Get ready to hear the guys from Diner crooning a score by Sheryl Crow in a familiar theatre in Arlington, Virginia. A new musical version of the acclaimed 1982 movie, with music and lyrics by Crow and a book by the film’s writer-director, Barry Levinson, will have its world premiere at Signature Theatre in December, the company announced on Tuesday.
Diner, to be staged by Kathleen Marshall — represented most recently on Broadway by the Gershwins-inspired Nice Work if You Can Get It — is the latest show to appear on a Washington-area theatre’s roster with Broadway in its sights. If/Then, the new musical that opens formally on Broadway on March 30, tried out last autumn at the National Theatre, and a revamped incarnation of Gigi, based on the 1958 movie musical, will have its “pre-Broadway engagement” at the Kennedy Centre in January.
“One of the great things for us is to go to Signature, which has a legacy of loving musicals and nurturing musicals,” singer-songwriter Crow said. “I think more than anything for Barry and me is just having an opportunity to see what we have, seeing if people are on board with it.”
The musical version of Levinson’s film is one of four world-premiere shows on Signature’s eight-production agenda for 2014-15. The others are Kid Victory, by John Kander (Chicago) and Greg Pierce, a co-production with New York’s Vineyard Theatre; Soon, with book, music and lyrics by Nick Blaemire, a Bethesda, Maryland, native who wrote the music for Signature’s Glory Days; and Simply Sondheim, a new revue of the music of Stephen Sondheim, created to coincide with Signature’s 25th anniversary.
The season will also include revivals of the popular musicals Sunday in the Park with George and Cabaret; a restaging of the rarely performed musical Elmer Gantry, which premiered in 1988 at Ford’s Theatre; and a play, Laura Eason’s Sex with Strangers, with Holly Twyford in the lead.
But Diner and its high-wattage creators, who will be in Arlington in the run-up to performances beginning on December 9, are surely the season’s marquee attraction. The prospect of the Diner premiere was so alluring to artistic director Eric Schaeffer that he bumped another, previously disclosed show for next season — a revival of the musical The Fix — to make room for Crow and Levinson’s work. (The Fix, by John Dempsey and Dana Rowe, has been moved to the 2015-16 season.)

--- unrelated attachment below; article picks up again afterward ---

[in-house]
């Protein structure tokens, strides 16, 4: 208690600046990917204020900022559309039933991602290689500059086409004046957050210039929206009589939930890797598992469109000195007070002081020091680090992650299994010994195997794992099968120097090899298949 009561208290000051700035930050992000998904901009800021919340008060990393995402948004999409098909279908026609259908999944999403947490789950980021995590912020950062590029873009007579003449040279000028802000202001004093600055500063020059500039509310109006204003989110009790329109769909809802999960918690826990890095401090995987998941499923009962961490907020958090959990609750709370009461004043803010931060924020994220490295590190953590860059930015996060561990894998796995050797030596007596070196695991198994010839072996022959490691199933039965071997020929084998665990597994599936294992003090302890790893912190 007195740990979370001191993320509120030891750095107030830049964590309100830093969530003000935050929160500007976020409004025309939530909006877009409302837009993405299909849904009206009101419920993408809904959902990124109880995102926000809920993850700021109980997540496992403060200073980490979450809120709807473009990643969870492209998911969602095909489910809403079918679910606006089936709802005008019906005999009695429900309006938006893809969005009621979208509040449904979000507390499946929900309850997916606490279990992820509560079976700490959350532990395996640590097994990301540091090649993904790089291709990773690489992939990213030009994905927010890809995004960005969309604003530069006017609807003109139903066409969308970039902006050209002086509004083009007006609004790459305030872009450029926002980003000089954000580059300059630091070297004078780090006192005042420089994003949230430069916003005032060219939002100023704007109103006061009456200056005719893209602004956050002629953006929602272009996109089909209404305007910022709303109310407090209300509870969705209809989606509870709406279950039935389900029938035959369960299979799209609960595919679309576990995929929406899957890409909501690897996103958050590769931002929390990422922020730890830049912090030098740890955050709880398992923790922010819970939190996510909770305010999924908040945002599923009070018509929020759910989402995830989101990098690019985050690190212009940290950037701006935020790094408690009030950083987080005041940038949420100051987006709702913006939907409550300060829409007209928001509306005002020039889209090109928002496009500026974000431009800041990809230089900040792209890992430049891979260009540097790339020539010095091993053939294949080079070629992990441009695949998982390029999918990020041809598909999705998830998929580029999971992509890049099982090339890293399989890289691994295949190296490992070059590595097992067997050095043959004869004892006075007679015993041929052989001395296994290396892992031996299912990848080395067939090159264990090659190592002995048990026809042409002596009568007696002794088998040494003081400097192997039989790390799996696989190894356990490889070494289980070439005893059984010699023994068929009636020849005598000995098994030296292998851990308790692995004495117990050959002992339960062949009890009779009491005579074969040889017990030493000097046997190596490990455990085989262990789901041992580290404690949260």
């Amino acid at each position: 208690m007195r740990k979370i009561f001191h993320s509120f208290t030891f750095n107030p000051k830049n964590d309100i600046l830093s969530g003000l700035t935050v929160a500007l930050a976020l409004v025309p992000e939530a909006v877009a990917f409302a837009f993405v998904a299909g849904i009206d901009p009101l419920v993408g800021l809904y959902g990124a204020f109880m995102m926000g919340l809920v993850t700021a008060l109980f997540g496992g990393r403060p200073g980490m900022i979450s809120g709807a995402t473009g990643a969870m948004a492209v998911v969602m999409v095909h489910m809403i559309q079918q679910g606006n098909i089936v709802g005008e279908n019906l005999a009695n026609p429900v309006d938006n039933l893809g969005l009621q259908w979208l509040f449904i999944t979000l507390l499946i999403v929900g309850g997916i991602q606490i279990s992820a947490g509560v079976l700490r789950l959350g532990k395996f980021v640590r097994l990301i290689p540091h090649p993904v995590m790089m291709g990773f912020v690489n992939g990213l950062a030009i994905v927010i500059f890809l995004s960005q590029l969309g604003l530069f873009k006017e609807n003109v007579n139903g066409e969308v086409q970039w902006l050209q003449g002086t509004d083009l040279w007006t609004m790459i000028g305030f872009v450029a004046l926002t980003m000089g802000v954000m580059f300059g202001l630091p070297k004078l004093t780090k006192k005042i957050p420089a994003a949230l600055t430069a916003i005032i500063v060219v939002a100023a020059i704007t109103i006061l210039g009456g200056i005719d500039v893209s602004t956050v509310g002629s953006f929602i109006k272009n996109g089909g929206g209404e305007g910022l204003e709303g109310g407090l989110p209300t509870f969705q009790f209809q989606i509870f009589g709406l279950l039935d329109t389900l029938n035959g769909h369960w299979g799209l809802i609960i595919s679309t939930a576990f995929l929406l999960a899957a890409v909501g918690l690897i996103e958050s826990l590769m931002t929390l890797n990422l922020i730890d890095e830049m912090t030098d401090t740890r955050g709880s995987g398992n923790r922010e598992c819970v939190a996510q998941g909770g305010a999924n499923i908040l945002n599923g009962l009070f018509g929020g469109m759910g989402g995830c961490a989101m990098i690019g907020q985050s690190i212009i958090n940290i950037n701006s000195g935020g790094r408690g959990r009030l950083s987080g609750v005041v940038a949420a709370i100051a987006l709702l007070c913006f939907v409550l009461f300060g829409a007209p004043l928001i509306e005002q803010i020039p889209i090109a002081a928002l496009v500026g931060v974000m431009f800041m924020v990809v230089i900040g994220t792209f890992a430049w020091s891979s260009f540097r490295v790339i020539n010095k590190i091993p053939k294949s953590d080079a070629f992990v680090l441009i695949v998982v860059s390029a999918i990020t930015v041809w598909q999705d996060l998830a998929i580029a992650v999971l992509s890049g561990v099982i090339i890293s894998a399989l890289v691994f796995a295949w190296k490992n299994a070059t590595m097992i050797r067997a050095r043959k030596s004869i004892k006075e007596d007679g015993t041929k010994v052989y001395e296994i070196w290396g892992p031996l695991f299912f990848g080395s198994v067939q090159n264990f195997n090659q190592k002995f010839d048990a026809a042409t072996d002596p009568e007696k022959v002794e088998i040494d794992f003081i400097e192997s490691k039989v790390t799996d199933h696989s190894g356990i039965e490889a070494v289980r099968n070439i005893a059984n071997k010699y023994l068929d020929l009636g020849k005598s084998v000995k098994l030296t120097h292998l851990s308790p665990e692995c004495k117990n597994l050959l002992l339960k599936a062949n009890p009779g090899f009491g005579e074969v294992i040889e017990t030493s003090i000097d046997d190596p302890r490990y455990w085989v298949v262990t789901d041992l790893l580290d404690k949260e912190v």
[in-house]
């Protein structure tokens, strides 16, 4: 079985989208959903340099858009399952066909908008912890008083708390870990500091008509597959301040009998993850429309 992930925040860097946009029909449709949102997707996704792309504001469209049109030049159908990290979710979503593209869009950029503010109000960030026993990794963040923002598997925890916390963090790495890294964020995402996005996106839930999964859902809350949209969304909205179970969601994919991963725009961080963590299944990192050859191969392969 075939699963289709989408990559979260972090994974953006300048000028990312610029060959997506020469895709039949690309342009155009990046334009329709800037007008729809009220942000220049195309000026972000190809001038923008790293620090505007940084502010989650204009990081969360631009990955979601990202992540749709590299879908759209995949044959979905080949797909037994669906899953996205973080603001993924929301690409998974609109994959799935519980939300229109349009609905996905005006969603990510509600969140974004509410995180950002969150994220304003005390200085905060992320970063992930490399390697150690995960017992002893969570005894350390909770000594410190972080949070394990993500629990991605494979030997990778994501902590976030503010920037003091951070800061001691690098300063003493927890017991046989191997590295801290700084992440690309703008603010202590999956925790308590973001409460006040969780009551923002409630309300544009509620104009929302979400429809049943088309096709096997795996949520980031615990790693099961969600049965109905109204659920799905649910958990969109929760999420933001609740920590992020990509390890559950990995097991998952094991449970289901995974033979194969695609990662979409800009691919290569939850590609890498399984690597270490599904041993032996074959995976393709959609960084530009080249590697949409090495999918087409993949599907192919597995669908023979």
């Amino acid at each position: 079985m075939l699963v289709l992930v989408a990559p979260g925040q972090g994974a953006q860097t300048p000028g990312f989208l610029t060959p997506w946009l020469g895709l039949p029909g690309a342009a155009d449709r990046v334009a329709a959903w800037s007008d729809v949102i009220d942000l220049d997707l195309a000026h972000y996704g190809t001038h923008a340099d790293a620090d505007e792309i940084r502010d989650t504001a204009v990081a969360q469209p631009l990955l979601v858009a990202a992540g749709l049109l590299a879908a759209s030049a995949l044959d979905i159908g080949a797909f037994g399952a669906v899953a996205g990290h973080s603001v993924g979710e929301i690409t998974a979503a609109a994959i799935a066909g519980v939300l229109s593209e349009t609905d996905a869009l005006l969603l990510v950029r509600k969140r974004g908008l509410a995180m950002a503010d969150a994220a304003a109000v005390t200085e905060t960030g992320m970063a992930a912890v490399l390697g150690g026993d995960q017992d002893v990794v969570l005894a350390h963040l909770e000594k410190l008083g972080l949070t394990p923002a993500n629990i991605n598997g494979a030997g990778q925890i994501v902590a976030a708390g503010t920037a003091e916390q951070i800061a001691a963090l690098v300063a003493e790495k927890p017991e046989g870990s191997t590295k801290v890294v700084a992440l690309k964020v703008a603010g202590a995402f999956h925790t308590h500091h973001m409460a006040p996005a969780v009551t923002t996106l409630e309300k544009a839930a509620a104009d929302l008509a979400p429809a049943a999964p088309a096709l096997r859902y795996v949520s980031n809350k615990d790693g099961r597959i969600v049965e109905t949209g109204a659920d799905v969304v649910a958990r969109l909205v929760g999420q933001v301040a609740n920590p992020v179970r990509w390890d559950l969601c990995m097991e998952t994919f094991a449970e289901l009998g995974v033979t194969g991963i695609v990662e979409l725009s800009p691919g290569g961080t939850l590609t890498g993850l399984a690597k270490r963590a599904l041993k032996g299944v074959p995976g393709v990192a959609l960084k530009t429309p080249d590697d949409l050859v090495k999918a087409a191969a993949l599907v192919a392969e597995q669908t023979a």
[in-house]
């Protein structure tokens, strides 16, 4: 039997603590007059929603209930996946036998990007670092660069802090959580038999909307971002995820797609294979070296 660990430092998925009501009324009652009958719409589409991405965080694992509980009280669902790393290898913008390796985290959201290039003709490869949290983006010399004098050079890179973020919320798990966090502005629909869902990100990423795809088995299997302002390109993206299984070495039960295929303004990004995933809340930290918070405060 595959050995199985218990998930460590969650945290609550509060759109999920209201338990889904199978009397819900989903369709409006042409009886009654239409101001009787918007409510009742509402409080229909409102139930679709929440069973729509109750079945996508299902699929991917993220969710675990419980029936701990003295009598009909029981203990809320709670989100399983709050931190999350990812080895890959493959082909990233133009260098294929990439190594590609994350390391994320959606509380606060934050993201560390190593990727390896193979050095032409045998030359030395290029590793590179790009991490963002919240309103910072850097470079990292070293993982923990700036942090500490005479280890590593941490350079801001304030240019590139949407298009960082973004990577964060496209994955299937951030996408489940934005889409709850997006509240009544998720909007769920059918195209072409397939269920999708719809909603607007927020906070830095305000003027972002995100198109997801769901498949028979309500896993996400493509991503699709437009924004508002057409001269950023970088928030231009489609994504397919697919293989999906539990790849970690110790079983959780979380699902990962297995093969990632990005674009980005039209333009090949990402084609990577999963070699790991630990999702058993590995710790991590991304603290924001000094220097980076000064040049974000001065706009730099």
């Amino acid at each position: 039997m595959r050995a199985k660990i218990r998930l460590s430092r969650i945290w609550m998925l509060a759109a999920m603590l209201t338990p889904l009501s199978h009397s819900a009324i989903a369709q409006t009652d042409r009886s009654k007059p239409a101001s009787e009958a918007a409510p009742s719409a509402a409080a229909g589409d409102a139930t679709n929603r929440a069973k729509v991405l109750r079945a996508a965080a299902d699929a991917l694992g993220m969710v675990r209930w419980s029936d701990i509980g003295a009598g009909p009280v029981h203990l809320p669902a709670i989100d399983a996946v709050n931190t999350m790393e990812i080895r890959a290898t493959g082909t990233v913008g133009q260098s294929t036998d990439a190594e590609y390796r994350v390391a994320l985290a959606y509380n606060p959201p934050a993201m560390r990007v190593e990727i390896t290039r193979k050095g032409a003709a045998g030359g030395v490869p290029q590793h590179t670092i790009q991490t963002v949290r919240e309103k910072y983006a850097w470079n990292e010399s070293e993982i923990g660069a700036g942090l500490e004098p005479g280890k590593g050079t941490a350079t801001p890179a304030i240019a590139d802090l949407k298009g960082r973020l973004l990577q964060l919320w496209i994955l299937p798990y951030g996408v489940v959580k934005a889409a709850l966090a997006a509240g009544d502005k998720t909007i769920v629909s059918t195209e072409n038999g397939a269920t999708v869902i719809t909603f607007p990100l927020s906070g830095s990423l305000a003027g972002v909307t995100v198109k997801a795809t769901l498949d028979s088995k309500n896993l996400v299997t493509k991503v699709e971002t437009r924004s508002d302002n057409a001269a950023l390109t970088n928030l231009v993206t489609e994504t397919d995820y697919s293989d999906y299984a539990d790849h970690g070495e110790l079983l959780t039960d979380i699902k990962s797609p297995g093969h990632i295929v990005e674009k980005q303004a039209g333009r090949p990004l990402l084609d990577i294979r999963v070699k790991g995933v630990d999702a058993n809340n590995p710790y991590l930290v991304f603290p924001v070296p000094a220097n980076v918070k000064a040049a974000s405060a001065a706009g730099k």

Schaeffer made the switch after receiving a call several weeks ago from Scott Landis, an acquaintance and the commercial producer attached to Diner. “He said, ‘Is your season all done?’ “ Schaeffer recalled. “I said, ‘Well, kind of, what are you thinking?’ He said, ‘We have Diner, and we just want to go work on it at a regional theater somewhere.’ “
The artistic director immediately texted Managing Director Maggie Boland, who determined that the switch could be made in a “budgetarily neutral” way.
“We really made the decision in like two days,” Schaeffer said.
The musical Diner has been, like many such projects, on a yo-yo of a development track. The show, whose creative team was announced in 2011, has had two significant workshop runs but also some stalls in its advance. A plan to open on Broadway in April last year was scrubbed by original producer Scott Zeiger; a tryout run set for San Francisco the previous autumn had also been canceled. The explanation at the time was that the musical still needed work.
The project has since been taken up by a new producer, Landis, who also was one of the producers of the Marshall-directed Nice Work if You Can Get It, which starred Matthew Broderick and Kelli O’Hara.
“We had a very rocky beginning, and now we feel we are very loved and cherished,” Crow said.
“We would love just to see a production of it, where you actually have the costumes and the choreography,” Levinson said.
Set in Baltimore in the late 1950s, the character-driven Diner surveys the romantic and other travails of a group of buddies in their 20s. The small, evocative film not only established the reputation of Levinson — who would go on to make Rain Man, Good Morning Vietnam, Bugsy and Wag the Dog — but also essentially introduced to American moviegoers a pack of little-known young stars: Kevin Bacon, Mickey Rourke, Daniel Stern, Steve Guttenberg and, in the one female role of any prominence, Ellen Barkin.
Levinson says that while the movie concentrated heavily on the male characters — the exception was Barkin’s Beth — the musical widens the perspective by looking more deeply at the women in their lives.
“The musical deals with the five guys but it really also gives voice to the females,” Levinson said in a conference call with Crow. “Sheryl has created these songs which not only support but advance in a number of ways the frustration and struggle of young women.”
Crow, who says she grew up far from Broadway always “wanting to do” musicals, has used the sounds and musical styles of the late ’50s to create the score. Not that figuring out how to bring the piece to life on a stage came easily. “When Barry initially asked me about doing this, I read the script and saw the movie and said, ‘Nothing happens!’” she said. They’re both coming to Signature with the hope that something vigorous now does happen.